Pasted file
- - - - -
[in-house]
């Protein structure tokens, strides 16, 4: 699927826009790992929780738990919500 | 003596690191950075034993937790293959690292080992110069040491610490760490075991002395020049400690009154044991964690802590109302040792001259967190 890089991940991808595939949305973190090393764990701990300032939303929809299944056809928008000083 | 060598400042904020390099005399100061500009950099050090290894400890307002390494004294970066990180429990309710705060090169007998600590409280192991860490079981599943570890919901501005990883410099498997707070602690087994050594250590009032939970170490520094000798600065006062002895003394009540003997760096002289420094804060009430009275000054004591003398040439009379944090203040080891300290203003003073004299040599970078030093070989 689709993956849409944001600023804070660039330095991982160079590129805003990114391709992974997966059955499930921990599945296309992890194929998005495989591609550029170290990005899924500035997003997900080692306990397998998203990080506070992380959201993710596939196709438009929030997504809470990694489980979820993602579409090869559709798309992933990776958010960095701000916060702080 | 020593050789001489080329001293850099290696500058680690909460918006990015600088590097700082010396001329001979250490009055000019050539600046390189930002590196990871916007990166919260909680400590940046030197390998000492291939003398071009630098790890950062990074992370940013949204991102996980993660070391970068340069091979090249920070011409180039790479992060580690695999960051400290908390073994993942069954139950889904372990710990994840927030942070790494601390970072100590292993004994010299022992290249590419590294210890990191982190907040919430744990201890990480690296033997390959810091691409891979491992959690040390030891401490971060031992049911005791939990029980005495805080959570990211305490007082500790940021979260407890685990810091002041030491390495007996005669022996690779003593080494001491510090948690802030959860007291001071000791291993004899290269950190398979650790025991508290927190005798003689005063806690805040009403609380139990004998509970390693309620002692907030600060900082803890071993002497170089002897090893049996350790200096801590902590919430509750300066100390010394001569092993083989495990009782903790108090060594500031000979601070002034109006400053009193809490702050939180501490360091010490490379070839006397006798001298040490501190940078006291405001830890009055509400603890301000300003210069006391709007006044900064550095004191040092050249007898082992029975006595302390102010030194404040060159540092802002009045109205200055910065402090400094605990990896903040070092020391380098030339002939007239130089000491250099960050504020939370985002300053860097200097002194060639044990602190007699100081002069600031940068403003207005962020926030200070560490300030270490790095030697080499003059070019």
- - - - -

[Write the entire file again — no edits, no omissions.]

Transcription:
[in-house]
């Protein structure tokens, strides 16, 4: 699927826009790992929780738990919500 | 003596690191950075034993937790293959690292080992110069040491610490760490075991002395020049400690009154044991964690802590109302040792001259967190 890089991940991808595939949305973190090393764990701990300032939303929809299944056809928008000083 | 060598400042904020390099005399100061500009950099050090290894400890307002390494004294970066990180429990309710705060090169007998600590409280192991860490079981599943570890919901501005990883410099498997707070602690087994050594250590009032939970170490520094000798600065006062002895003394009540003997760096002289420094804060009430009275000054004591003398040439009379944090203040080891300290203003003073004299040599970078030093070989 689709993956849409944001600023804070660039330095991982160079590129805003990114391709992974997966059955499930921990599945296309992890194929998005495989591609550029170290990005899924500035997003997900080692306990397998998203990080506070992380959201993710596939196709438009929030997504809470990694489980979820993602579409090869559709798309992933990776958010960095701000916060702080 | 020593050789001489080329001293850099290696500058680690909460918006990015600088590097700082010396001329001979250490009055000019050539600046390189930002590196990871916007990166919260909680400590940046030197390998000492291939003398071009630098790890950062990074992370940013949204991102996980993660070391970068340069091979090249920070011409180039790479992060580690695999960051400290908390073994993942069954139950889904372990710990994840927030942070790494601390970072100590292993004994010299022992290249590419590294210890990191982190907040919430744990201890990480690296033997390959810091691409891979491992959690040390030891401490971060031992049911005791939990029980005495805080959570990211305490007082500790940021979260407890685990810091002041030491390495007996005669022996690779003593080494001491510090948690802030959860007291001071000791291993004899290269950190398979650790025991508290927190005798003689005063806690805040009403609380139990004998509970390693309620002692907030600060900082803890071993002497170089002897090893049996350790200096801590902590919430509750300066100390010394001569092993083989495990009782903790108090060594500031000979601070002034109006400053009193809490702050939180501490360091010490490379070839006397006798001298040490501190940078006291405001830890009055509400603890301000300003210069006391709007006044900064550095004191040092050249007898082992029975006595302390102010030194404040060159540092802002009045109205200055910065402090400094605990990896903040070092020391380098030339002939007239130089000491250099960050504020939370985002300053860097200097002194060639044990602190007699100081002069600031940068403003207005962020926030200070560490300030270490790095030697080499003059070019």